Women In Focus
When Antoinette Halloran sings, the world stops to listen. She is one of Australia’s most loved and accomplished Operatic singers, her performances commanding standing ovations around the world”
From Madame Butterfly to La bohème, A Street Car Named Desire, Così fan Tutte and to her latest performance as Mrs Lovett in Sweeney Todd, Antoinette Halloran has moved audiences all over the world with her remarkable performances. But success and accolades don’t come easily in the operatic world, where rejection, unsuccessful auditions and cancelled seasons (or a whole year from Covid), truly test courage and resilience.
So what happens when Covid cancels an entire year of performances? Well, for someone like Antoinette Halloran, she starts to write her own Libretto (Opera) and pens her own feminist revisionist poetry, which she has kindly given readers a sneak peak.
Read on as Antoinette talks about how her passion and perseverance for the Art she truly loves, kept her going through all of its challenges, and how some of the women she has played, ended up teaching her the greatest lessons in life.
What has been the game changing moment in your work/life?
I was a young graduate and I was auditioning for the Opera Australia chorus master, Richard Gill. I sang an aria for him and when I finished he said to me, “You aren’t going to get this job. You are not ready. But keep going – pursue this, as you have a beautiful voice and you will get there.” I got back to the car where my mother was waiting for me and I burst into tears of joy. I looked at her and trying to compose myself I happily cried, “I didn’t get it!!!” She was quite confused. But to have the honest and positive feedback from someone I admired so much, was music to my ears. About 5 years later, after much more work on my vocal technique, this same man gave me my first operatic role, Mimi in La Boheme. And I was ready!
What were your obstacles, setbacks, triumphs or joys in your road to defining your work?
I always had a rather large and unruly voice. It had big breaks (cracks) in the registers, and it took me a while to understand my instrument and manage it with virtuosity. So I was frustrated as my colleagues started making great head way in the industry and I was still waitressing. Often I had to serve my friends after they had performed as I worked at the Arts Centre Restaurant. It was humbling, yet I am proud that I stuck at my art. A voice within me told me not to give in. Even though that meant I had to end my marriage. My husband could not comprehend the passion I had for opera, and the commitment I was making to pursue an art form that I was having very little success in. I must have looked mad to those around me. But I knew it was all that I wanted to do with my life. A true calling.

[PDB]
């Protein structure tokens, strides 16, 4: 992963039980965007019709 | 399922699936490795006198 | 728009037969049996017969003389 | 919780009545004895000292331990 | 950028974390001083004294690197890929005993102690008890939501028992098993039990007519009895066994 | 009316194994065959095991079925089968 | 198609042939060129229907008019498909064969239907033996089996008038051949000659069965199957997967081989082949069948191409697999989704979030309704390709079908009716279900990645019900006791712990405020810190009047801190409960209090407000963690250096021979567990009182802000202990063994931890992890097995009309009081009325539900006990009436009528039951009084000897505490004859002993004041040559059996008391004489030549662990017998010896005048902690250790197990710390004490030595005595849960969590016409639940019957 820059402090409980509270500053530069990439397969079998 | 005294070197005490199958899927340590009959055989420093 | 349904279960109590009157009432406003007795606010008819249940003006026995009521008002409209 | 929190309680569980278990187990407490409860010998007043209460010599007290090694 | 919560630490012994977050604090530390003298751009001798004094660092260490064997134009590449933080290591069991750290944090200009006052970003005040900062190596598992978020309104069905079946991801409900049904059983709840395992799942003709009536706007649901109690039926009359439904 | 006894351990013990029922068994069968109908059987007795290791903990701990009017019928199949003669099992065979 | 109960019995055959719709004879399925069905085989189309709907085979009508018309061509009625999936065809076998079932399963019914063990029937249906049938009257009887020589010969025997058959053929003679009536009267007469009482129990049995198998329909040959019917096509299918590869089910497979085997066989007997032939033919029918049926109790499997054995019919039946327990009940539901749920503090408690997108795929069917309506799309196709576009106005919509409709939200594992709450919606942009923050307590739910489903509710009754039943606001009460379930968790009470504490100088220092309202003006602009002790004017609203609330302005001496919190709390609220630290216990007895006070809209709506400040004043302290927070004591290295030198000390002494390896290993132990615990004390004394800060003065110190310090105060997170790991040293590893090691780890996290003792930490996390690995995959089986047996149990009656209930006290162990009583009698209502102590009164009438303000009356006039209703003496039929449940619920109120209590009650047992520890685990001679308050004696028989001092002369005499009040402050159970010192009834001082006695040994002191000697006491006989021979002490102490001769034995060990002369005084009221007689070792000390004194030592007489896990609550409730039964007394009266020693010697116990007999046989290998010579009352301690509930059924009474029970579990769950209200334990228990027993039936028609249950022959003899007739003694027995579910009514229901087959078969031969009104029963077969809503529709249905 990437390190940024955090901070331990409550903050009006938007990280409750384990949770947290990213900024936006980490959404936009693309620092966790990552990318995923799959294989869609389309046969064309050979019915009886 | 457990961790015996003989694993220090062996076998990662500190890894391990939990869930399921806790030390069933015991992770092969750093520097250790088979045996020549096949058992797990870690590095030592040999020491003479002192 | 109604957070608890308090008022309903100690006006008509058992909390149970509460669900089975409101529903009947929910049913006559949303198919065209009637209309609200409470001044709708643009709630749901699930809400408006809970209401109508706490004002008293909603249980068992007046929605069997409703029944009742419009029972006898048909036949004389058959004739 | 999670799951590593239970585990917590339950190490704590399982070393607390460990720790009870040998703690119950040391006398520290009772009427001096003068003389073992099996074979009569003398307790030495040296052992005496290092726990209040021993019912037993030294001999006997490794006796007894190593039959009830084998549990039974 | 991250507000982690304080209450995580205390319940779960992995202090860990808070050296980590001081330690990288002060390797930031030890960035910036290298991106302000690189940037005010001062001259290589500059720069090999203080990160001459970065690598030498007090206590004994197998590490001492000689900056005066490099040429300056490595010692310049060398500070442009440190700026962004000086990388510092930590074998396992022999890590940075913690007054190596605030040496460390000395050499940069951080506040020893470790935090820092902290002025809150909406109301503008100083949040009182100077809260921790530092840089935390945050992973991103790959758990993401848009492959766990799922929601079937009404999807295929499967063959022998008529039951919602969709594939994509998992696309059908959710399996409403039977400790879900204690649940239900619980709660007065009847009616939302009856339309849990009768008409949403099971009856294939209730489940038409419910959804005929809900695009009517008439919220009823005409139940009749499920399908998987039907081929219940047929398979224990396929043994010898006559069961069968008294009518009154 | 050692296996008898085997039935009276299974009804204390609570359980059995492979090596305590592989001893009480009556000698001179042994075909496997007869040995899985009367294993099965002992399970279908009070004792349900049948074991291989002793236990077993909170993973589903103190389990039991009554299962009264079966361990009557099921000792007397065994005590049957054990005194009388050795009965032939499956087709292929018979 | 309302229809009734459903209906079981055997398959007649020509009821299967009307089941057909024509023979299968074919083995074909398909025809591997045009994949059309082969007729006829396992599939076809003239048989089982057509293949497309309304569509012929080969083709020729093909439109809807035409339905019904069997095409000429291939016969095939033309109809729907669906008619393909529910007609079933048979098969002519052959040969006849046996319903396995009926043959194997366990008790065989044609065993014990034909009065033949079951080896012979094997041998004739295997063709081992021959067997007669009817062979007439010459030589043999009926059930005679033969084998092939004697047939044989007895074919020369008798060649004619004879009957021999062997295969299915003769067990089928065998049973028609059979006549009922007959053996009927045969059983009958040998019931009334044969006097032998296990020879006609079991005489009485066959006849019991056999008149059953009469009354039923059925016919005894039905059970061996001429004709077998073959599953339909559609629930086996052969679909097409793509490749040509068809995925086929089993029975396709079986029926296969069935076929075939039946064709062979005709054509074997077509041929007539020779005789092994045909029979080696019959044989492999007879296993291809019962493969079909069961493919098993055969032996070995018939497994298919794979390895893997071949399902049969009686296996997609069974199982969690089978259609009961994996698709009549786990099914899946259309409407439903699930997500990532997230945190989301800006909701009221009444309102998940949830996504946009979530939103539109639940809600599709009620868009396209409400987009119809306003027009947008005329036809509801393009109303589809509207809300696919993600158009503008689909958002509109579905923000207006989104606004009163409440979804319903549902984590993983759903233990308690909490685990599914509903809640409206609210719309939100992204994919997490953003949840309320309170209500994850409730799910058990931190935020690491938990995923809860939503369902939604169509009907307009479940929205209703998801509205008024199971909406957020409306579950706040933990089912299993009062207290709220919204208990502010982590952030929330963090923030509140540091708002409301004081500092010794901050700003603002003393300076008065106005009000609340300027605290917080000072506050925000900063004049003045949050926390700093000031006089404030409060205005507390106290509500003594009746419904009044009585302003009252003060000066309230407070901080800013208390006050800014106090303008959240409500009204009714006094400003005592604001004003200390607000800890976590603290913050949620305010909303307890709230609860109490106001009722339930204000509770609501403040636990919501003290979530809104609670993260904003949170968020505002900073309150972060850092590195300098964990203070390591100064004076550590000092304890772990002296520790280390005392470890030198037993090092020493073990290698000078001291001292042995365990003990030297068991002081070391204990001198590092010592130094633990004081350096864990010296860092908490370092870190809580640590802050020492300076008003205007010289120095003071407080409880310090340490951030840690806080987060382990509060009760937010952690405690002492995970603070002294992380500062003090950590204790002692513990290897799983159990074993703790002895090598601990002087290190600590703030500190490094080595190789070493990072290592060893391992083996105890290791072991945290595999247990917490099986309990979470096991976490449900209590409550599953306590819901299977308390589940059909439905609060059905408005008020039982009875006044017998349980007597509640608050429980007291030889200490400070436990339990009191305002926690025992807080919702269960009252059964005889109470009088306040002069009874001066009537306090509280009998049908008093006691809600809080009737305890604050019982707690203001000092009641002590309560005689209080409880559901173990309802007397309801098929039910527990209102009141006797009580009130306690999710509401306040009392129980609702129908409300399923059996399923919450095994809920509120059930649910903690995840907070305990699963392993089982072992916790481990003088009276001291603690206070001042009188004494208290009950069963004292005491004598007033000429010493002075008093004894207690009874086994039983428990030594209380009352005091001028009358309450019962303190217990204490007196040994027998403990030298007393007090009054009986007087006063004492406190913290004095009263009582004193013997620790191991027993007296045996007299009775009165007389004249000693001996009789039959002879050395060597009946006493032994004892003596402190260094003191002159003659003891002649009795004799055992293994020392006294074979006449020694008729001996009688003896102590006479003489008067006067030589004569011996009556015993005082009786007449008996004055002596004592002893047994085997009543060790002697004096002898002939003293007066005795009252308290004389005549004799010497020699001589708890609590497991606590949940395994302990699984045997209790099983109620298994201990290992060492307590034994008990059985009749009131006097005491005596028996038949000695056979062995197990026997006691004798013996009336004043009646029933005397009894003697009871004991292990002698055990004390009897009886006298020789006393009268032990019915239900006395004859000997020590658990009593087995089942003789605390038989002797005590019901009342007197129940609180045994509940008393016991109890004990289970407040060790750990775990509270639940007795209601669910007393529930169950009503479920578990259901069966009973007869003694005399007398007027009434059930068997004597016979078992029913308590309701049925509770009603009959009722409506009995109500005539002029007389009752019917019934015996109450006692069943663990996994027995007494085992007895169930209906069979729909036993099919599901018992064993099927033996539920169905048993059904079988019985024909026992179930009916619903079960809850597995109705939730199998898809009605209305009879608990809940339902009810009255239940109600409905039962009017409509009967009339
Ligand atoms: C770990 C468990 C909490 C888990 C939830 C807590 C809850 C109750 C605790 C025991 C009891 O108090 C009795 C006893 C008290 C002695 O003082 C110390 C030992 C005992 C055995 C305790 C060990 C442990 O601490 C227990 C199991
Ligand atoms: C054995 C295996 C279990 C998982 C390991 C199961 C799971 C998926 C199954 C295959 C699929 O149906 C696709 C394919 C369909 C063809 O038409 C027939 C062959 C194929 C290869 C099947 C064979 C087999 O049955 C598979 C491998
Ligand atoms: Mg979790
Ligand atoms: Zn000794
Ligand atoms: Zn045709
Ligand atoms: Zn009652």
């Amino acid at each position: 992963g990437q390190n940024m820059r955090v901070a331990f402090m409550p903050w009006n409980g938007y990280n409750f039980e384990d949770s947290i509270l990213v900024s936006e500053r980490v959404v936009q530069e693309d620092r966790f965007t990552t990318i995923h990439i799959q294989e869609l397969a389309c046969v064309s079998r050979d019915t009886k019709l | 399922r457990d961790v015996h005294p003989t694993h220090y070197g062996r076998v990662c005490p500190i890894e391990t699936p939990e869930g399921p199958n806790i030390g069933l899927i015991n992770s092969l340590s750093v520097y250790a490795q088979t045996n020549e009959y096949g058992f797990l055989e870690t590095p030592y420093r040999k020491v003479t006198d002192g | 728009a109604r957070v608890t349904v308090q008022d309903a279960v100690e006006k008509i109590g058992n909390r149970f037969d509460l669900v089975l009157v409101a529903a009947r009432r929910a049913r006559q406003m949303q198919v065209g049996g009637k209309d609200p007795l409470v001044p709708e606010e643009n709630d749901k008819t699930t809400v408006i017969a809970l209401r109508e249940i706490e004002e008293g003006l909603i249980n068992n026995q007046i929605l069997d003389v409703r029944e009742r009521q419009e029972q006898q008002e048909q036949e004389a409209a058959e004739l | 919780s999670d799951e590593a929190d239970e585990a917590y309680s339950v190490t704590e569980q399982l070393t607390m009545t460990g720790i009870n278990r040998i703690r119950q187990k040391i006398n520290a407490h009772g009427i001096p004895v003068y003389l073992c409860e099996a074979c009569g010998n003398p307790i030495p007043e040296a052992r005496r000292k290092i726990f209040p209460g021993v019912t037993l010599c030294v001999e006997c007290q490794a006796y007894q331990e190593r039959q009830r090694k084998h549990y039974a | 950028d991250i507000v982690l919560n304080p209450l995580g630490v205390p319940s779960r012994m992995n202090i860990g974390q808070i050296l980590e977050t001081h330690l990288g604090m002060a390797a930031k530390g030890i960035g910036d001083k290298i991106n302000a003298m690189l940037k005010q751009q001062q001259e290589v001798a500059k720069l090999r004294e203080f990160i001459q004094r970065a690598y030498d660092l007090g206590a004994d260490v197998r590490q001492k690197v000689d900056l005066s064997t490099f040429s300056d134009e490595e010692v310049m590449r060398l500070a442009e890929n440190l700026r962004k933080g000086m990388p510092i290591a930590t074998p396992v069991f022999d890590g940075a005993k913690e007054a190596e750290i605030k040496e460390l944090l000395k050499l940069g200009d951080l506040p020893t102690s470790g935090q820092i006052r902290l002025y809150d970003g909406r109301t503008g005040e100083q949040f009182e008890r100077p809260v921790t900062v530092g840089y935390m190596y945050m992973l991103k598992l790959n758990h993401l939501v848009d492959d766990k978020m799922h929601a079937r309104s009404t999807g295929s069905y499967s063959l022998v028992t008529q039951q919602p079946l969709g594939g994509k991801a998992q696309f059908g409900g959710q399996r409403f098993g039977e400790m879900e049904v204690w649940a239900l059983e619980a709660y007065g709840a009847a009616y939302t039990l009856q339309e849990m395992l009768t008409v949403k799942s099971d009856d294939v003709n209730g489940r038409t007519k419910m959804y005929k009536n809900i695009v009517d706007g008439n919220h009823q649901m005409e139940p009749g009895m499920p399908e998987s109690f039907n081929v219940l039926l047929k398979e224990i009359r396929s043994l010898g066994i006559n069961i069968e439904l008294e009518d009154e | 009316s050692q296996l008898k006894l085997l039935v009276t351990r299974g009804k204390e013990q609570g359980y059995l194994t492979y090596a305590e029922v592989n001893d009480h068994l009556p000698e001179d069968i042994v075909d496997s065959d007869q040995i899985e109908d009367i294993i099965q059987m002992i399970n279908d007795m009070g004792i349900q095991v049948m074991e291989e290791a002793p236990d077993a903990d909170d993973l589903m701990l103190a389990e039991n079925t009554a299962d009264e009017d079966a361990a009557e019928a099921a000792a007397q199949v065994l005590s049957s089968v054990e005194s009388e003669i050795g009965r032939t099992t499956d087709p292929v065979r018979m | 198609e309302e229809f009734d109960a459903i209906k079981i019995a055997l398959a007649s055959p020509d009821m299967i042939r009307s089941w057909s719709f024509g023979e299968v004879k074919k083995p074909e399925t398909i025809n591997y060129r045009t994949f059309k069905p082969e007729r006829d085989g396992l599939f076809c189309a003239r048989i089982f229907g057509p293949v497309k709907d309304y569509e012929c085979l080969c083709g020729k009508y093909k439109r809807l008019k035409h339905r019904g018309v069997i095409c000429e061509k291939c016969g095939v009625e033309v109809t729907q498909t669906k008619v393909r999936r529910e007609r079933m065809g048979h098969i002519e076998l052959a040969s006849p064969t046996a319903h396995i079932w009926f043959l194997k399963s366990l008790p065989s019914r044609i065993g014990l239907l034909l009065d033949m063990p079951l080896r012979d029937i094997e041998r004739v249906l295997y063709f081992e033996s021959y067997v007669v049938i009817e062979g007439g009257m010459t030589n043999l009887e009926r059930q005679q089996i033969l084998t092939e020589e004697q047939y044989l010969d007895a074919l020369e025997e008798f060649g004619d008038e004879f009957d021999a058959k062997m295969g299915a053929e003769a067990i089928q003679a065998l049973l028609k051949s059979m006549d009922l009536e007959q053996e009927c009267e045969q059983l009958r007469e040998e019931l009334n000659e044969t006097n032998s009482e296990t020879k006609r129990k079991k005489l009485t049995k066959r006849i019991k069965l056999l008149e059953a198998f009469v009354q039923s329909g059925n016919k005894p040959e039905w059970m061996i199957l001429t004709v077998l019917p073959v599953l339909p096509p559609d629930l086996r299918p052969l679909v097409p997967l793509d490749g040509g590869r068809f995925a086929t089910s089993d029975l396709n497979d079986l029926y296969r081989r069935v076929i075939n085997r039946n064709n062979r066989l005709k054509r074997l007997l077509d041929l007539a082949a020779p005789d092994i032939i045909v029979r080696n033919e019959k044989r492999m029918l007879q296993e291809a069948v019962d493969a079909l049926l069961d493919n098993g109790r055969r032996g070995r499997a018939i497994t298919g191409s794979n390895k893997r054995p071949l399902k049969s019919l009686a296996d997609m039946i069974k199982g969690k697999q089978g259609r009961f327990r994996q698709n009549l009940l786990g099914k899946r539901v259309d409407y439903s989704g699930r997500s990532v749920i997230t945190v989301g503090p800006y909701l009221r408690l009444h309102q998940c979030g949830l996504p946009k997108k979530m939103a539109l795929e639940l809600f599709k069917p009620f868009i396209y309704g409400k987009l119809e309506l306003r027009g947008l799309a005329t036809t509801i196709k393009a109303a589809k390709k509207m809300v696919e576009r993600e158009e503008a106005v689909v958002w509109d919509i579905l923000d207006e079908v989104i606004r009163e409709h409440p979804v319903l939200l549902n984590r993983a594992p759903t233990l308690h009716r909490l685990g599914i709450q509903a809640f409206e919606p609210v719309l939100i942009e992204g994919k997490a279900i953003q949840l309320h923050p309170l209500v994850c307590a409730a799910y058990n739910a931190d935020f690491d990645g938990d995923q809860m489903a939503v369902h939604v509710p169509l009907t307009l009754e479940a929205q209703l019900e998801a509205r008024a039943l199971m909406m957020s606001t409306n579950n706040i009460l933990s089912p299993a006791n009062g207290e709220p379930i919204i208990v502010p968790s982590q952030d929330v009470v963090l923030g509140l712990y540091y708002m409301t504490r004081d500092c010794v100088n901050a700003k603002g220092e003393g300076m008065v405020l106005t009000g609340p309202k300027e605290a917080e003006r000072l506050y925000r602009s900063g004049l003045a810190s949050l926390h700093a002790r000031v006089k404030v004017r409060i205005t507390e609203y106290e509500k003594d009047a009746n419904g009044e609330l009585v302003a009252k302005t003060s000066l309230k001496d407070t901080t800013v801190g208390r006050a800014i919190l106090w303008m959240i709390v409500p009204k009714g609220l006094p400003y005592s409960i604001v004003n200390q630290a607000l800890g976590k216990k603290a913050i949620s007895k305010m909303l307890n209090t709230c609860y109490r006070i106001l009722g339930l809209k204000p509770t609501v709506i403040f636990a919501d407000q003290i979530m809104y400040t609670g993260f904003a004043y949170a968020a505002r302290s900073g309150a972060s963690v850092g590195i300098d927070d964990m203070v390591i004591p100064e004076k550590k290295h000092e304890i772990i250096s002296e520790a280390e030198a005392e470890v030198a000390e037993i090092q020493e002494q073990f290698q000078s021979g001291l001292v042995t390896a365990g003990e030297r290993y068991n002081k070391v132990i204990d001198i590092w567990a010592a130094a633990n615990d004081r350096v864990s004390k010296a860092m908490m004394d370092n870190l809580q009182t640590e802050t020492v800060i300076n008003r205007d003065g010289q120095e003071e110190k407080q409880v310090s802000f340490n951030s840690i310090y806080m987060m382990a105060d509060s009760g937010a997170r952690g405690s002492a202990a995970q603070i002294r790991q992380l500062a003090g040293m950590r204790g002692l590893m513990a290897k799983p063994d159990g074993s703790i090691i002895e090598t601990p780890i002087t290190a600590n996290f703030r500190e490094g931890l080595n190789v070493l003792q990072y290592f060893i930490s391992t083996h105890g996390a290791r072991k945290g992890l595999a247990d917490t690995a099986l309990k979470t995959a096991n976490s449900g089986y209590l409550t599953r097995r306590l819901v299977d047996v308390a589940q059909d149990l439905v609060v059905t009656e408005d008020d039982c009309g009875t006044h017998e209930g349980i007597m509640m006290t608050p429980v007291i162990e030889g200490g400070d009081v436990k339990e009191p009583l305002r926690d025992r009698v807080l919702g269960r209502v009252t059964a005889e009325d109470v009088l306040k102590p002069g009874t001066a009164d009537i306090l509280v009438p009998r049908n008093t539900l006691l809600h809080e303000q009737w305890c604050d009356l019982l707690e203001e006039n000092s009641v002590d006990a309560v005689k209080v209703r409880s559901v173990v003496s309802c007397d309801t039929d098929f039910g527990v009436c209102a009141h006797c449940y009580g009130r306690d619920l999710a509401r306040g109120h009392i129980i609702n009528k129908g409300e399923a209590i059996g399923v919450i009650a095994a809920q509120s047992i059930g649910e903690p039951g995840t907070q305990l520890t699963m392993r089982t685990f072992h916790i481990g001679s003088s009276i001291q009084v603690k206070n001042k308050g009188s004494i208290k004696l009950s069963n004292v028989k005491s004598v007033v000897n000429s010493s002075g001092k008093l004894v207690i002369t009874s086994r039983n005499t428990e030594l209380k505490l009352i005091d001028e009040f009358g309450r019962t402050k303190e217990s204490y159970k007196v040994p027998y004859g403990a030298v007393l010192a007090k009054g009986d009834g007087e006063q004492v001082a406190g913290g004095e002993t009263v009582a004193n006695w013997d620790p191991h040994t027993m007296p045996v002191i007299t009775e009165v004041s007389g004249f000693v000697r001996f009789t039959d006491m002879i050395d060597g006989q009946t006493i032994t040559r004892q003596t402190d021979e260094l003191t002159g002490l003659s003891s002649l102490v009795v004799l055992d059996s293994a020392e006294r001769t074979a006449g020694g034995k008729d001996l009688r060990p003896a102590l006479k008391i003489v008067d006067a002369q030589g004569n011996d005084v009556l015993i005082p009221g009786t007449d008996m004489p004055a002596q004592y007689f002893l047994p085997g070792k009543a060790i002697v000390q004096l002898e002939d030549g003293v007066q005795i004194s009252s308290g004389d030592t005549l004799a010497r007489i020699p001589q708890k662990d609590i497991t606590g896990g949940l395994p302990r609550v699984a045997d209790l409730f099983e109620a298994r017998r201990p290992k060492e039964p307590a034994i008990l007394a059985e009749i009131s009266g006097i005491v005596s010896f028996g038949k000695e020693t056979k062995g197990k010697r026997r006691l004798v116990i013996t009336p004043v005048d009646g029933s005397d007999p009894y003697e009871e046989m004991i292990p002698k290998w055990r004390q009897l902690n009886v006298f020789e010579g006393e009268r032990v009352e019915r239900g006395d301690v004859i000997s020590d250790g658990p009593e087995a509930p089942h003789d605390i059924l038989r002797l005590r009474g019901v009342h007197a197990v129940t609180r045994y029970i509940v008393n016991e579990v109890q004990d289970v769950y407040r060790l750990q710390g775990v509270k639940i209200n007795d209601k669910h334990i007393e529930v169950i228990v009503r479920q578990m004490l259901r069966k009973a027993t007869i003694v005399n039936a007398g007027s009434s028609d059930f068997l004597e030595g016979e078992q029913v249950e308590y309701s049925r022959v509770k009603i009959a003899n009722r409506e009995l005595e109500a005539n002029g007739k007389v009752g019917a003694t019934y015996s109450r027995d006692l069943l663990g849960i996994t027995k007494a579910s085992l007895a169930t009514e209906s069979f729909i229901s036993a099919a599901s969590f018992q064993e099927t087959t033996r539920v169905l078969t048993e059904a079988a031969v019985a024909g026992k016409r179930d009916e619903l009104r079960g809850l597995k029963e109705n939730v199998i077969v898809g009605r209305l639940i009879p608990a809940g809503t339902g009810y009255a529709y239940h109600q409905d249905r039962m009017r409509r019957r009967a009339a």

I think my last performance of Butterfly at the Opera House really was a time when I allowed myself true joy. I knew I had sung well. The audience were clearly moved and were on their feet. It is hard to let myself appreciate my successes – almost as if, if I do, I will quiet that voice within me, that keeps motivating me to move forward, and just be better.
As creatives, it is so challenging not to compare ourselves to others. At what point did you stop doing this (if you have) and start looking to others for inspiration, rather than comparison?
Wow. Have I?? What a question. I think to a large extent I trust what I have to bring to a role is unique, and therefore I shouldn’t compare myself to others. But I do, as I am in such a competitive industry and rely on other people to cast me. So I do often find myself wondering why I have been overlooked for another artist who I honestly feel wont bring to the piece what I would have. It is the thing about this industry that has kept me so anchored to it – the belief in your own ability has to be so strong, yet not so strong that we don’t have to eat humble pie occasionally and always strive to improve. There is also an incredible amount of subjectivity in casting an opera. At a professional level, it often comes down to a matter of taste – and we are at the whim of the Artistic Directors taste – which can often be incredibly FUNKY!